Congratulations to my RMIT colleagues Lisa Farrell and Tim Fry for winning the Economic Papers Best Paper Prize for 2013 for a paper entitled, “Is Illicit Tobacco Demand Sensitive to Relative Price?” (ungated version here).
First thing to note:
This research was funded under the Australian Research Council Discovery Grant DP0662751.
Second – why is the research important?
Tax and excise rises serve to increase the price of licit relative to illicit tobacco. Consequently there has been a rise in black market tobacco consumption. This paper investigates the degree of substitution between licit and illicit tobacco using novel survey data.
Then some of the results and conclusions:
One also sees that a critical point in these results is where those who report they would decrease their consumption in the illicit market is exceeded by the number of smokers who say they would increase their consumption in the illicit market. This point occurs at a price ratio of 1:2.50 (switch point A). This point is below the current price ratio of 1:3 and suggests that further increases in the price ratio will serve to increase the consumption of illicit tobacco by current users.
In summary, this shows that further increases in the price ratio will lead to an increase in the demand for illicit tobacco from this group. From a policy perspective these findings are especially interesting. The current policy climate in Australian remains actively anti-smoking and further tax increases for the licit market have been announced since our survey. Indeed, the expected price rises in the formal sector will soon take us to switch point B (assuming that all other things remain constant). This has clear implications for the health and welfare of those individuals currently engaged in the illicit market.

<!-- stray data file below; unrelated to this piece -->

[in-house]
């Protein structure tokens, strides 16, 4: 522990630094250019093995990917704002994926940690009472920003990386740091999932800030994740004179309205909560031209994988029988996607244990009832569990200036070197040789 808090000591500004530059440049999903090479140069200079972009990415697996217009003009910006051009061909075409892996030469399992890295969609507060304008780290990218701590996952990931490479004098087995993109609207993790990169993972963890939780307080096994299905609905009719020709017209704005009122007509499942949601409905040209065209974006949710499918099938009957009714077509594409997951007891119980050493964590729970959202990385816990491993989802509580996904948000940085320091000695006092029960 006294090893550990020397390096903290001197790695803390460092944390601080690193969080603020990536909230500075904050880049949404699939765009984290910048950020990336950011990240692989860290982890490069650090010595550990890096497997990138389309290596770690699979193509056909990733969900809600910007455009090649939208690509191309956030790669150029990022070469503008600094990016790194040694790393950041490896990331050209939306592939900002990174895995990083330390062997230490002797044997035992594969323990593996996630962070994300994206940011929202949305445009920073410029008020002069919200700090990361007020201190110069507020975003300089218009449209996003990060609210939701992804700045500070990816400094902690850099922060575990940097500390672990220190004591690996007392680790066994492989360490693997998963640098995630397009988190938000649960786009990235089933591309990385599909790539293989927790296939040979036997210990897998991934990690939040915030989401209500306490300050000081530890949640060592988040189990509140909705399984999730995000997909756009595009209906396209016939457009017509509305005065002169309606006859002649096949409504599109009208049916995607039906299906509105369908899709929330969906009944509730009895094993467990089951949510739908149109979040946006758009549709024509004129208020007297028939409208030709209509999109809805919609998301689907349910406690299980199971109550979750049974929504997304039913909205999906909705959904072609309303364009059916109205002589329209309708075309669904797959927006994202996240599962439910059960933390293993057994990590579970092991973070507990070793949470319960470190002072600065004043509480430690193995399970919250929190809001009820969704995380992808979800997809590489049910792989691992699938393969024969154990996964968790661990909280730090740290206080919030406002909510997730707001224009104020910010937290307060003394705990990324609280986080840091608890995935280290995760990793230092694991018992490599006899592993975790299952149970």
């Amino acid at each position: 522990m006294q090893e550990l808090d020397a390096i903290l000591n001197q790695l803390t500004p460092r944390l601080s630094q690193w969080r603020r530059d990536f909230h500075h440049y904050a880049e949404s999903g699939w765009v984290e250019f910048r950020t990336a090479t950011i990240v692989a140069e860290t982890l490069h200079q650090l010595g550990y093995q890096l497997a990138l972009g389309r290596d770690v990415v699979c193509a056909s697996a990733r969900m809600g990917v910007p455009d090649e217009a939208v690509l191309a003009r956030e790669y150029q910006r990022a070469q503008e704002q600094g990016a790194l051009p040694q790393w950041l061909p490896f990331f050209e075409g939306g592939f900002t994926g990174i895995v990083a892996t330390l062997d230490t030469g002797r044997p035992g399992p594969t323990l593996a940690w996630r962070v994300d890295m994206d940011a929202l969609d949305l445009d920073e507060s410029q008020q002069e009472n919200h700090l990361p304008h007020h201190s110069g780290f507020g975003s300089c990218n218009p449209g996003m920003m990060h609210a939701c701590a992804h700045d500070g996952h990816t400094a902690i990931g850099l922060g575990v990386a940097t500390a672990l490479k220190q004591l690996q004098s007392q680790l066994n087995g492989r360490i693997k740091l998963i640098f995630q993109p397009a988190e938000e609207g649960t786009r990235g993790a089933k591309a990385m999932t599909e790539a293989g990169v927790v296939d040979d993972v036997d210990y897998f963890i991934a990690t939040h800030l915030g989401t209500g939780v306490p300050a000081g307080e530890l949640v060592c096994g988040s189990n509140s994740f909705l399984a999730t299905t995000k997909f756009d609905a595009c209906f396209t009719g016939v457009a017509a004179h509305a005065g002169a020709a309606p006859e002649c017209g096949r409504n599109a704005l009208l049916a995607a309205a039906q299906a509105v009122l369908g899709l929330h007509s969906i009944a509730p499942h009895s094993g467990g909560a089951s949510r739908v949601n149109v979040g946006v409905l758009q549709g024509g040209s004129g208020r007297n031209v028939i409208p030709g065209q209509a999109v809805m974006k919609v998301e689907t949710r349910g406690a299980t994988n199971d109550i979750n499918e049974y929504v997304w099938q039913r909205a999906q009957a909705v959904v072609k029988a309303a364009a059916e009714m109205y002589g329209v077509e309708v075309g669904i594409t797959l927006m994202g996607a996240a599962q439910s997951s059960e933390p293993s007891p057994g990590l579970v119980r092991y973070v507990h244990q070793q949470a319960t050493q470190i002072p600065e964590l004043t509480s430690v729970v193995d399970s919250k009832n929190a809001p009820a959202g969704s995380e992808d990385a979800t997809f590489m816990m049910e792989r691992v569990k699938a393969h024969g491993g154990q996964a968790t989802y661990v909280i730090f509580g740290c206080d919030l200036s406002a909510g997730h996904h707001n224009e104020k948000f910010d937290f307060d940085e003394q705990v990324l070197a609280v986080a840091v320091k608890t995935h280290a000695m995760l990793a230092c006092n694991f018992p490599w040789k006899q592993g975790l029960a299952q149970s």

What did they say about Plain Packaging?
An innovative Australian federal policy is the proposal to ban brand identity from cigarette packets. Given that the illicit market consists of essentially unbranded tobacco, this policy will blur the distinction in terms of the product differentiation between the two markets. Moreover, it was suggested by one of the major tobacco companies operating in Australia (British American Tobacco) that their response to this policy would be to halve the price of the legal tobacco that it sells. Such a response would create a direct impact on the price ratio. Our analysis shows that illicit tobacco consumers are relative price sensitive, even in a highly differentiated product market. Thus one would expect the removal of branding to increase the relative price sensitivity and lead to concerns about the overall benefit of such a policy.